Preston: At present, the Middle East is a focal point for the wider conflict that is emerging between the Western and Eastern powers within the international system. The Western axis is comprised of the United States, NATO, Israel, and the Saudi-led Sunni block in the Middle East. It is the Saudis and their (Persian) Gulf State allies who provide support for the proliferation of the Salafist/Wahhabist ideology throughout the Middle East and in Europe. The Salafists are the principal source of jihadi terrorism in the Middle East at present.

Iran has assumed a leadership role in the resistance to efforts by the Western axis to dominate the Middle East and against Salafist terrorism by supporting the anti-Salafist forces in Iraq, Syria, and Yemen. This has had the effect of bringing nations such as Iran and Syria closer to Russia and China, who share a common interest in opposing Salafist terrorism, but who are the primary rivals to the Western axis in the international system. The United States supports Saudi Arabia’s war against Yemen as a means of eliminating Shiite influence in that nation and consequently weakening support for Iran in Yemen. This is part of the wider strategy of eliminating support for the Iranian-led opposition to domination of the Middle East by the Atlanticist-Zionist-Wahhabist axis, and undercutting the influence of the major Eastern powers in the region.

Tasnim: Trump alleges that Iran has committed “multiple violations” of the Joint Comprehensive Plan of Action (JCPOA), the nuclear agreement between Iran and the Group 5+1 (Russia, China, the US, Britain, France and Germany). But the International Atomic Energy Agency has explicitly verified Iran’s compliance with the JCPOA in eight successive reports. What makes Trump comment about such technically complicated issue, ignore the UN nuclear agency’s reports, and allow himself to accuse Iran of breaching the deal?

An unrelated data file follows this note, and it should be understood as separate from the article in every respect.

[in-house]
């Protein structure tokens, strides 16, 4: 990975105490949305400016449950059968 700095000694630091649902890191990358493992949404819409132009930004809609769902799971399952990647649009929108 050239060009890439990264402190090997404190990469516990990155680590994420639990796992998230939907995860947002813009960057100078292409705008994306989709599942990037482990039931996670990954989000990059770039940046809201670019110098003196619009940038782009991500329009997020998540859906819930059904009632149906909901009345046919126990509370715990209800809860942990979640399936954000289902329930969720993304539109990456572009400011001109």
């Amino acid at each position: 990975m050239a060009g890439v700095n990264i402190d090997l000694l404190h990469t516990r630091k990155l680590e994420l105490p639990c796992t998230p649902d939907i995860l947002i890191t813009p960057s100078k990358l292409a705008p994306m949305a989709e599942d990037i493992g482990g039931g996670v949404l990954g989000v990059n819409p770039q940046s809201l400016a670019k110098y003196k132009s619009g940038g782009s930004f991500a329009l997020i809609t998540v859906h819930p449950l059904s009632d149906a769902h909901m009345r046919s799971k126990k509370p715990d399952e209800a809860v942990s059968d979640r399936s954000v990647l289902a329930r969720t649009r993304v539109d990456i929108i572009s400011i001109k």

Preston: I wouldn’t venture to guess what Trump’s personal motives are. But he is clearly repeating the line that is being fed to him by elements within the American power elite and national security apparatus that seek to undermine Iran as an obstacle to Israeli expansionism and the creation of the American-Israeli co-prosperity sphere. This is almost an exact repeat of what happened during the period leading up to the American invasion of Iraq in 2003, when Iraq was accused of illegally manufacturing so-called “weapons of mass destruction” by the administration of President George W. Bush, even though the evidence against these claims was overwhelming. Just as the objective in 2003 was to eliminate the Iraqi regime and its opposition to domination of the Middle East by the Atlanticist powers, and the creation of a Greater Israel, it would appear that the objective of the US foreign policy establishment at present is to undermine the government of Iran for the same reasons and using similar methods of making false accusations of weapons proliferation.

Tasnim: At the conclusion of his anti-Iran speech, Trump prayed for a future where “American and Iranian, Muslim, Christian, and Jewish” can live in a world free from violence, hatred, and terror. But he himself is known by many for hate-filled speeches and normalization of the language of hatred. What is your take on this issue as an American citizen?

Preston: Those statements are simply pronouncements of obligatory pieties that all heads of state typically repeat as rhetorical tactic. Professed sentiments of that kind have nothing to do with the geopolitical realities involved. The forces within the American elite and within the Middle East with whom the Trump administration is aligned simply regard Iran as an unwanted geopolitical rival, and wish to undermine Iran as a regional power. It’s as simple as that. It has nothing to do with any professed ideals which can be reasonably dismissed as a rhetorical cover.